"does not carry with it a right to have the sentencing court necessarily be able to reduce a sentence that otherwise applies. Rather, in DeAngelo, this court noted that the right `should logically include the right to make any statements relevant to existing sentencing and parole practices.' 306 Or at 95 (emphasis added). That is not the same as a right to alter or to abate existing sentencing practices."
Id. (emphasis in Huddleston; footnote omitted).
The court also reasoned that the right to be heard is "not meaningless" in the case of a mandatory minimum sentence like the one at issue in that case because, in such a case, the trial court could impose a sentence that is longer than the minimum. The right to be heard therefore "gives a defendant an opportunity to attempt to convince the sentencing court to impose no more than the minimum, as well as to address other sentencing matters that may be involved, such as the imposition of a fine." Id. at 611-12.
This court also has considered the contours of the right to be heard at sentencing. In DeCamp, we noted that the right extends to sentence modification proceedings if the modification is "substantive" as opposed to "administrative." 158 Or App at 242. We compared State v. Blake, 7 Or App 307, 311, 490 P2d 1026 (1971), in which we concluded that a trial court's exercise of its discretion in ordering that previously imposed sentences be served consecutively, rather than concurrently, constituted a substantive modification, with State v. Kliment, 45 Or App 511, 514-15, 608 P2d 618 (1980), in which we concluded that a modification providing that a sentence run consecutively with a federal sentence, as required by law, was an administrative change only. Id. Taking guidance from those cases, we deemed the modification at issue in DeCamp — in which the trial court increased the defendant's sentence on a crime from one month to six months — to be substantive. Id.; see also State v. Riley, 195 Or App 377, 383-84, 97 P3d 1269 (2004) (modification of judgment to add required term under repeat offender statute, ORS 137.635, occurred "entirely by operation of law"; the defendant's absence therefore was not "prejudicial"); State v. Massie, 188 Or App 41, 69 P3d 1236 (2003) (vacating order of restitution on ground that the defendant was absent from restitution hearing and had not waived his right to be present); Gibson, 183 Or App at 32 (concluding that a modification in which the trial court changed the defendant's crime of conviction was substantive).
This case, which also involves an increase in a sentence, is superficially like DeCamp. It is significant, however, that, in DeCamp, neither the original nor the modified sentence was required by statute. Instead, each was a discretionary departure from the presumptive sentence of probation. Under those circumstances, the defendant had an interest in presenting evidence in mitigation of the court's decision to depart.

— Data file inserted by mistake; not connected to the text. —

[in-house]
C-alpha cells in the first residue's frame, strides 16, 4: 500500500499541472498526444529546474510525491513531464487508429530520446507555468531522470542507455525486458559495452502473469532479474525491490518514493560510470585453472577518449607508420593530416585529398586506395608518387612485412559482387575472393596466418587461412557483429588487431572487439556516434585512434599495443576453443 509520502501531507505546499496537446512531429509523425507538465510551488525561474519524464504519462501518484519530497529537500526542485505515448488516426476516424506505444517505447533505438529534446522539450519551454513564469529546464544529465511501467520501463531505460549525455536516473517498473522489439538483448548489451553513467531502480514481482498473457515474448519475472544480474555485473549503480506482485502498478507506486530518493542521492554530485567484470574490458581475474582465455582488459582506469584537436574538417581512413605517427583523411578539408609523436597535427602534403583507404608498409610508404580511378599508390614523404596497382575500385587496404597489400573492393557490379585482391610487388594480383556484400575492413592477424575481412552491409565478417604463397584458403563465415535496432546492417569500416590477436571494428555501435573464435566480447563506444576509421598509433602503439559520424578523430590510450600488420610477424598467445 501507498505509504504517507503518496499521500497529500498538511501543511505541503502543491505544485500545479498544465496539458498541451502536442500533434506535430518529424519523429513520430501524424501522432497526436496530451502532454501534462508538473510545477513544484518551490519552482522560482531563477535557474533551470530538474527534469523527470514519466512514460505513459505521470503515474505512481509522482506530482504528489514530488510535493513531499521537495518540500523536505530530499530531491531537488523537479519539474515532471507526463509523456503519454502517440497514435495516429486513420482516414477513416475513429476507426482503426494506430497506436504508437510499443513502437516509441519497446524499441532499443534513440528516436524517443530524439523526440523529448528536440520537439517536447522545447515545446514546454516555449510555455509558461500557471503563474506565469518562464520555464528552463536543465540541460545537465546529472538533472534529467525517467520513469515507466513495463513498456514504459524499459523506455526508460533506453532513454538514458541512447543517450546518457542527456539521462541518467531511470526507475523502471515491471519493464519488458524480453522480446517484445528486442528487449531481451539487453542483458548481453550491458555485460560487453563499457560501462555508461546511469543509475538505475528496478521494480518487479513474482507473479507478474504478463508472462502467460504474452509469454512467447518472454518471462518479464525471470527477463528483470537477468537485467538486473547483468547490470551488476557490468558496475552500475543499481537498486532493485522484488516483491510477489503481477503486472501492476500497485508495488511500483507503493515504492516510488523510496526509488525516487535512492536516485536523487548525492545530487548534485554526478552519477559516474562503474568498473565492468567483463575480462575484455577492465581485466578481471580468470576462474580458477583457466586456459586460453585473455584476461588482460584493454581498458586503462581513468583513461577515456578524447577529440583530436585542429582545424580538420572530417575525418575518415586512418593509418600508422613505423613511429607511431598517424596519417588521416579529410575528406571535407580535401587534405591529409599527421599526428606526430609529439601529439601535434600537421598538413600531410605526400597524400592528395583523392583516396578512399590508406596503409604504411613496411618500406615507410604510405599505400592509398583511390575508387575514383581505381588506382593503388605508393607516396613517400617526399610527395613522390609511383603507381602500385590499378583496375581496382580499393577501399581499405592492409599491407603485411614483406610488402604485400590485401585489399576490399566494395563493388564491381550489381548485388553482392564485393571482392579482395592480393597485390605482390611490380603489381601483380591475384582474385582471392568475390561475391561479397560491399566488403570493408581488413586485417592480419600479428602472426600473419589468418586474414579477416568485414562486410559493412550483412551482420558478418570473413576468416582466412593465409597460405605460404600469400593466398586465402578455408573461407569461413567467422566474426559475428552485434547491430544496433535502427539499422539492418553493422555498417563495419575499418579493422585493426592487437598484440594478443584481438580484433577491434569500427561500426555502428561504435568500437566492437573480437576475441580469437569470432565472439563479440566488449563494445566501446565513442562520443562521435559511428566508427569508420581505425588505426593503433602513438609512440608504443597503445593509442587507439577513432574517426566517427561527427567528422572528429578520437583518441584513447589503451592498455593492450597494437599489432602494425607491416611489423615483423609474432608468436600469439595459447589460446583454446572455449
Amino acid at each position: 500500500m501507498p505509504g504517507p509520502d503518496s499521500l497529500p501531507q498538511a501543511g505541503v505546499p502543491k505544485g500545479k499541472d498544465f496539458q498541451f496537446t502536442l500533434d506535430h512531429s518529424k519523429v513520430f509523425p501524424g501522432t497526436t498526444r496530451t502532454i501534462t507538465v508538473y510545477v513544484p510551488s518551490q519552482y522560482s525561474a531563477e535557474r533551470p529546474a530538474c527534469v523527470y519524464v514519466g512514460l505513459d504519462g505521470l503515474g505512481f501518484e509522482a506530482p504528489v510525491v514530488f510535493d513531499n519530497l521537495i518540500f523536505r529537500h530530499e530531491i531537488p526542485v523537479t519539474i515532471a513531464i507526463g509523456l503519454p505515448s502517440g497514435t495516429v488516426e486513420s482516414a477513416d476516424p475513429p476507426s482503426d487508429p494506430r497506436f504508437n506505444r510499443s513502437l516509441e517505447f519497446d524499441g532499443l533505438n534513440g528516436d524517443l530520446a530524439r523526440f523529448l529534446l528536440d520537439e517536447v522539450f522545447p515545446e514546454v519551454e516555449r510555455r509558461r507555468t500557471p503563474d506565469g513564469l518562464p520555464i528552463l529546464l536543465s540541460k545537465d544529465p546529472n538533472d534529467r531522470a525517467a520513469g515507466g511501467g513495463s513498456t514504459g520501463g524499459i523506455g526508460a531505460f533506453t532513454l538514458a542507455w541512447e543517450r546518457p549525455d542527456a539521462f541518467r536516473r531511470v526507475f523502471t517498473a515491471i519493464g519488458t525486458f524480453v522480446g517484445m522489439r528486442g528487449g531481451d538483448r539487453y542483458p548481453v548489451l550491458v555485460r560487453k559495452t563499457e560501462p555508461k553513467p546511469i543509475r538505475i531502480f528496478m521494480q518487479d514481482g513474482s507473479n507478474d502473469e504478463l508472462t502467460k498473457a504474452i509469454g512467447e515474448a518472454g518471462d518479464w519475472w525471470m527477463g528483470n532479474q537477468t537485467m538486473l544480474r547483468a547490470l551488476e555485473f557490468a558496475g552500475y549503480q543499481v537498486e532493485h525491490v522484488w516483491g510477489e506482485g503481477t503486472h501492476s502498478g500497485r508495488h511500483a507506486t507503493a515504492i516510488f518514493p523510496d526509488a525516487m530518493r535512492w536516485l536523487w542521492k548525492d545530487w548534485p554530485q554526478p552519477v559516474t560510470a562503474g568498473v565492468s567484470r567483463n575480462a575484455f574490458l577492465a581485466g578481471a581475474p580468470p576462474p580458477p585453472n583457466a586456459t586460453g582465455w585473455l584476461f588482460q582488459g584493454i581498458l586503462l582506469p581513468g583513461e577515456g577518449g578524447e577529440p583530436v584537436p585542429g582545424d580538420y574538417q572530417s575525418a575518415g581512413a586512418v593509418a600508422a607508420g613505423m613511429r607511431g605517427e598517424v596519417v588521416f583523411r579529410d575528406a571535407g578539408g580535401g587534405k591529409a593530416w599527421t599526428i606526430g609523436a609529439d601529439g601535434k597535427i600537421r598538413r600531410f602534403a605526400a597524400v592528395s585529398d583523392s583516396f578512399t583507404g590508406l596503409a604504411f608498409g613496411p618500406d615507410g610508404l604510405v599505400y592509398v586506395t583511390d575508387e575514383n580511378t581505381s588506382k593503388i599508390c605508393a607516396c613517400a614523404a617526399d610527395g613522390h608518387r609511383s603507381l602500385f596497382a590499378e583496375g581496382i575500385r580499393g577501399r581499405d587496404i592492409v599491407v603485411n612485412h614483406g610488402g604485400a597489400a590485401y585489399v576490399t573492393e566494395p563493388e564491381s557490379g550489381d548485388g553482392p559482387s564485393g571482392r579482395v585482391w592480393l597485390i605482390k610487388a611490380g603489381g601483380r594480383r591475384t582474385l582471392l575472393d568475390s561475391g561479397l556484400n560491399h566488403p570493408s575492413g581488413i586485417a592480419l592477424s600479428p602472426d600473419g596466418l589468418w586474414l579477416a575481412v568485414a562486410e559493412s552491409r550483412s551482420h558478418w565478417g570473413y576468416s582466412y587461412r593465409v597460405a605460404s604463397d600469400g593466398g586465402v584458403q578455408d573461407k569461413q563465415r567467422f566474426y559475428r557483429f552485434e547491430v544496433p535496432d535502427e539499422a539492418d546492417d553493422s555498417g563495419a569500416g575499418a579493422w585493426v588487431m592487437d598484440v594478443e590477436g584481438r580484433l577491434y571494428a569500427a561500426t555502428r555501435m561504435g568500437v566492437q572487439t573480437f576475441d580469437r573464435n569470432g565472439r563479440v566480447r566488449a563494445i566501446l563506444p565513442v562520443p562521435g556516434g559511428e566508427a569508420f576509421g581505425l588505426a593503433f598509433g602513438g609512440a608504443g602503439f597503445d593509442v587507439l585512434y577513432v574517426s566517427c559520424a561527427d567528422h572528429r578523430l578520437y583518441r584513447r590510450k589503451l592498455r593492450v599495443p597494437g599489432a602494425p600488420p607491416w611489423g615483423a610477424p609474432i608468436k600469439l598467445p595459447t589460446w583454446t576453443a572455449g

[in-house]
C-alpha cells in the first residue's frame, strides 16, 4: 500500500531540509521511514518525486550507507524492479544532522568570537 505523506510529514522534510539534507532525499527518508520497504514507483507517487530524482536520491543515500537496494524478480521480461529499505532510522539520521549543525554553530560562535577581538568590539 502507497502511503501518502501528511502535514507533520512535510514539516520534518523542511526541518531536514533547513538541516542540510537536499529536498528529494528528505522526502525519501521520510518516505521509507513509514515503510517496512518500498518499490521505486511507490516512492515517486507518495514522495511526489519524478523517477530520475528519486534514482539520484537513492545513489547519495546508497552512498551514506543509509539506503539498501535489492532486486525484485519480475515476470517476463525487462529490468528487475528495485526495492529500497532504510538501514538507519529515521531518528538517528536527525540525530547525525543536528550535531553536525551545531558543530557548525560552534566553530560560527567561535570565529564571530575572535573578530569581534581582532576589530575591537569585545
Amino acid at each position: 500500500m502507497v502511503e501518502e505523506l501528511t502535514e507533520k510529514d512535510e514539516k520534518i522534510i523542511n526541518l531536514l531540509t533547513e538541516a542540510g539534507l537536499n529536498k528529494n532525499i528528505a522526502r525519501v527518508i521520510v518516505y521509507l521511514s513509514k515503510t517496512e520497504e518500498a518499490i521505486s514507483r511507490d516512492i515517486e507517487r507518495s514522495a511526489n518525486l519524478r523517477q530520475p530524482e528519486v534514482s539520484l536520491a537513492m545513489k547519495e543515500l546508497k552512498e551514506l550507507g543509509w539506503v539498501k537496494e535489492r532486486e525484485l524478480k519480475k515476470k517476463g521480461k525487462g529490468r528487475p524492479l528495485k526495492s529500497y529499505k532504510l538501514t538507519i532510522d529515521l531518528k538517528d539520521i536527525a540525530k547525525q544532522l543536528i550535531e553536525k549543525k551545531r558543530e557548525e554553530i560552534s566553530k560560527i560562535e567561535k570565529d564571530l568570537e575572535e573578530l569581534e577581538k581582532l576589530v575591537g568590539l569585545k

Here, by contrast, the life PPS term was statutorily required. Accordingly, as the court explained in Huddleston, defendant had no cognizable interest in attempting to persuade the sentencing court not to impose that sentence. Moreover, because a court logically cannot impose a PPS term of a longer duration than a life term, defendant had no interest in addressing the court in that regard. See Huddleston, 324 Or at 611-12. In short, defendant had no cognizable interest in an opportunity to make statements "relevant to existing sentencing * * * practices." DeAngelo, 306 Or at 95.
The question remains whether defendant had a right to be heard regarding the other interest recognized by the Supreme Court under Article I, section 11, namely, his interest in making statements for the purpose of seeking to influence the relevant release authority. See DeAngelo, 306 Or at 95 (recognizing right to make statements "relevant to existing * * * parole practices"). In DeAngelo, that interest pertained to the defendant's interest in influencing the release authority then known as the Parole Board regarding its establishment, on or soon after the defendant's commencement of service of her indeterminate sentence, of the length of her actual prison term. By contrast, under the sentencing guidelines sentencing scheme, the board has no function relating to the length of an offender's term of imprisonment. Nor, in regard to most crimes, does the board have any function relating to the length of a PPS term; rather, the board's role in regard to the PPS term imposed for most crimes pertains only to the service of the term. See., e.g., ORS 144.098 (providing for board review and approval of proposed PPS release plan); ORS 144.101 (providing for board authority to sanction violations of conditions of PPS); ORS 144.102 (providing for board authority to specify and modify conditions of PPS).
Here, however, defendant was convicted of murder. As the parties acknowledge, the board's role in regard to a PPS term imposed for the crime of murder includes the authority to decrease a PPS term from life to some lesser amount, although not less than 36 months. See former OAR 253-05-004(1); see also Gaynor v. Board of Parole, 165 Or App 609, 614, 996 P2d 1020 (2000) (although imposition of life PPS term is solely within authority of sentencing court, board may shorten the term). We conclude that that function, like the board's authority under the indeterminate sentencing scheme to determine the length of a person's actual prison term, see DeCamp, implicates the right to be heard at sentencing to such a life term. Stated another way, defendant was entitled to an opportunity to make statements relevant to the board's existing practices concerning the shortening of life PPS terms for murder. It follows that the trial court erred in modifying defendant's PPS term outside defendant's presence.
Sentence vacated; remanded for resentencing; otherwise affirmed.